The Story of John Wodderspoon and the Wet Dock

In the autumn of 2020, our Window Wizards will be installing our 20th Window Museum display which focuses on the development of Ipswich Wet Dock. Whilst in lockdown our volunteers have been adding the final touches and doing some more research. In doing so they discovered a description of what the town was like just prior to the building of the Wet Dock in 1842 and what this development meant for the town. This was found in a book titled ‘A New Guide to Ipswich’ written by John Wodderspoon (1808-1862) in 1842, a version of which can be found online.

Read on for a brief biography on John Wodderspoon and some extracts taken from ‘A New Guide to Ipswich’ relating to the building of the Wet Dock which provides an amazing insight into the largest infrastructure project the town had ever seen.

The first record of Wodderspoon’s writing and work can be found in the 1830s when he became a reporter for the Suffolk Literary Chronicle, a monthly publication that first appeared in September 1837. Wodderspoon largely drew on the work of local writers as well as his own articles for the Chronicle. But it seems the people of Suffolk failed to appreciate Wodderspoon efforts, with the result that, after 14 issues nothing more was heard of this periodical.

In 1834 he married Eleanor Sadler in Solihull and in 1836 Wodderspoon was on the electoral register in Nuneaton, Warwickshire but working in Ipswich at the time.

By 1838 Wodderspoon was a Newspaper Editor and had written the 20-page publication, ‘Contract between Ipswich Dock Commissioners and Mr. David Thornley’. In 1839 the larger 300-page 8 volume title, ‘Historic Sites in the County of Suffolk’ by John Wodderspoon, was issued with the imprint, printed by R. Root, Cornhill. Upon further research, in 1844 Robert Root was listed as trading in Westgate Street as a printed bookseller, after which nothing more is heard of him.

In 1842, ‘A New Guide to Ipswich’ was published, which includes chapters on the Churches of Ipswich, Witchcraft, Plague among many others. The chapter we are most interested in is simply titled, Wet Dock. Below are a few extracts from this chapter that gives a wonderful insight into Wodderspoon’s view of this important town project.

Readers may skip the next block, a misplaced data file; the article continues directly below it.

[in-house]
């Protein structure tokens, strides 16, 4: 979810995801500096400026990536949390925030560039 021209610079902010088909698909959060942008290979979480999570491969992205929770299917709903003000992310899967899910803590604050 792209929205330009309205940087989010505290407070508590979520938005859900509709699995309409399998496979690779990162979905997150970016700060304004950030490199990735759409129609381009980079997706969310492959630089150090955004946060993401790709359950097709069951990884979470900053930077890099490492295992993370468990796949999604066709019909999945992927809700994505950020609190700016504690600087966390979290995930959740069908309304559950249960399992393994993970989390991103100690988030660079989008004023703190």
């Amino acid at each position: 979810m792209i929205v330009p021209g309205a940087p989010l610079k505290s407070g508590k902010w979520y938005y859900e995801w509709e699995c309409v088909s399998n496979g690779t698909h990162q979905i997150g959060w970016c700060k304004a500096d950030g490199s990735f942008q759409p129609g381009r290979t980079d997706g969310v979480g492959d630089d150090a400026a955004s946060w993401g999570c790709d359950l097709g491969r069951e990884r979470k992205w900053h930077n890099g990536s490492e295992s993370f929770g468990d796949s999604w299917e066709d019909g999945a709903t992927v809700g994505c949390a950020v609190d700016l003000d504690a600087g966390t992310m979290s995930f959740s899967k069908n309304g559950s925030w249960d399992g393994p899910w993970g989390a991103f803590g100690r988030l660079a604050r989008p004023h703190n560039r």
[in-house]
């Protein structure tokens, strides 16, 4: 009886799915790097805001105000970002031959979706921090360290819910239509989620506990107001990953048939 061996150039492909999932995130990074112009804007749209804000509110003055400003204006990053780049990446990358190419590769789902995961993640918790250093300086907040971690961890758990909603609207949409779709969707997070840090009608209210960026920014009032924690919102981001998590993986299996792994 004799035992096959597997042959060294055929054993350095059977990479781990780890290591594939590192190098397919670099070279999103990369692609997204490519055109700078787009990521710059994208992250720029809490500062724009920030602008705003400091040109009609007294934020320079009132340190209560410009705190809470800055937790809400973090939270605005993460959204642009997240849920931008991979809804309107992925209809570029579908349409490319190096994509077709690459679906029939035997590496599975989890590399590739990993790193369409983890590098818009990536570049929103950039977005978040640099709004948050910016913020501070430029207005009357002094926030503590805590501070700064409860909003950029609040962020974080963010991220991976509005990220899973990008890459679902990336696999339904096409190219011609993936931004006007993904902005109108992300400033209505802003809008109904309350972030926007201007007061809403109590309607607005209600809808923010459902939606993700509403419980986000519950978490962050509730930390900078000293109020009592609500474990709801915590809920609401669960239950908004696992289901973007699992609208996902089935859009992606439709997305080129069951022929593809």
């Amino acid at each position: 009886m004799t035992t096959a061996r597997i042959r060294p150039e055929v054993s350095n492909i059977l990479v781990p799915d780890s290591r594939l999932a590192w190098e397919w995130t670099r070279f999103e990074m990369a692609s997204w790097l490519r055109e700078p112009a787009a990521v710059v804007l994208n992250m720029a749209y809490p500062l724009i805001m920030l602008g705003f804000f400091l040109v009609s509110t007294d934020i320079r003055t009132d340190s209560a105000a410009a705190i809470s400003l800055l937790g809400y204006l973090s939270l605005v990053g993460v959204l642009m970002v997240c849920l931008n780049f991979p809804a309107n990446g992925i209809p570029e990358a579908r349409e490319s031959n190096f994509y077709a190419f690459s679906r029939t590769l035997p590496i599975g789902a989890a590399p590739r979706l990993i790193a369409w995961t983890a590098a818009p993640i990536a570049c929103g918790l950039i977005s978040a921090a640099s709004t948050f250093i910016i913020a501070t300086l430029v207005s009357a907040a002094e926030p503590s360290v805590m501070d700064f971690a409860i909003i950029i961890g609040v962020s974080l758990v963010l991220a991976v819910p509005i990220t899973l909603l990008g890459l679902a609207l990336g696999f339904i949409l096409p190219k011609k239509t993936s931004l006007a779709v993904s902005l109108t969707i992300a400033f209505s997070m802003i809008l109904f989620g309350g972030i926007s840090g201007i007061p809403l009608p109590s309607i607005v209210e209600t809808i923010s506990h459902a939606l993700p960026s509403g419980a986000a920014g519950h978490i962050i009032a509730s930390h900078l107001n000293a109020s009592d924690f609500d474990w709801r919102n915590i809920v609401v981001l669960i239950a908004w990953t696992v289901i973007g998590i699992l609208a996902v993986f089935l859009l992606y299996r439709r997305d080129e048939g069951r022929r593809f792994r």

Greatly, however, as Ipswich has experienced the progress of improvement, and the good effects of the energy of her inhabitants, all sinks into insignificance when compared with the projection and construction of the Wet Dock.

For many years, indeed ever since Ipswich has been a port of any trade, the merchants and ship owners residing in the place, and those foreigners who visited it as traders, loudly complained that the condition of the river, from numerous and constantly accumulating banks, and shallow waters, checked the increase of the commerce which under better convenience might have been attained. There was also a cry that, in consequence of there being no Wet Dock, as in other ports of similar magnitude, ship owners were subjected to a serious deterioration of their property, in addition to the actual loss of considerable trade. These and other deficiencies of the port, led to the active duties of the River Commissioners, a body which, though not perhaps possessed of sufficient energy and means to accomplish all that could be desired, yet did essential service in smoothing many of those difficulties in the navigation of the Orwell, which neglected, might have become, in process of time, insuperable. The Act under which the Commissioners were empowered was obtained in 1805, and this body of gentlemen continued to execute its important functions, until their duties became absorbed, in 1837, in the more onerous undertaking of the Wet Dock.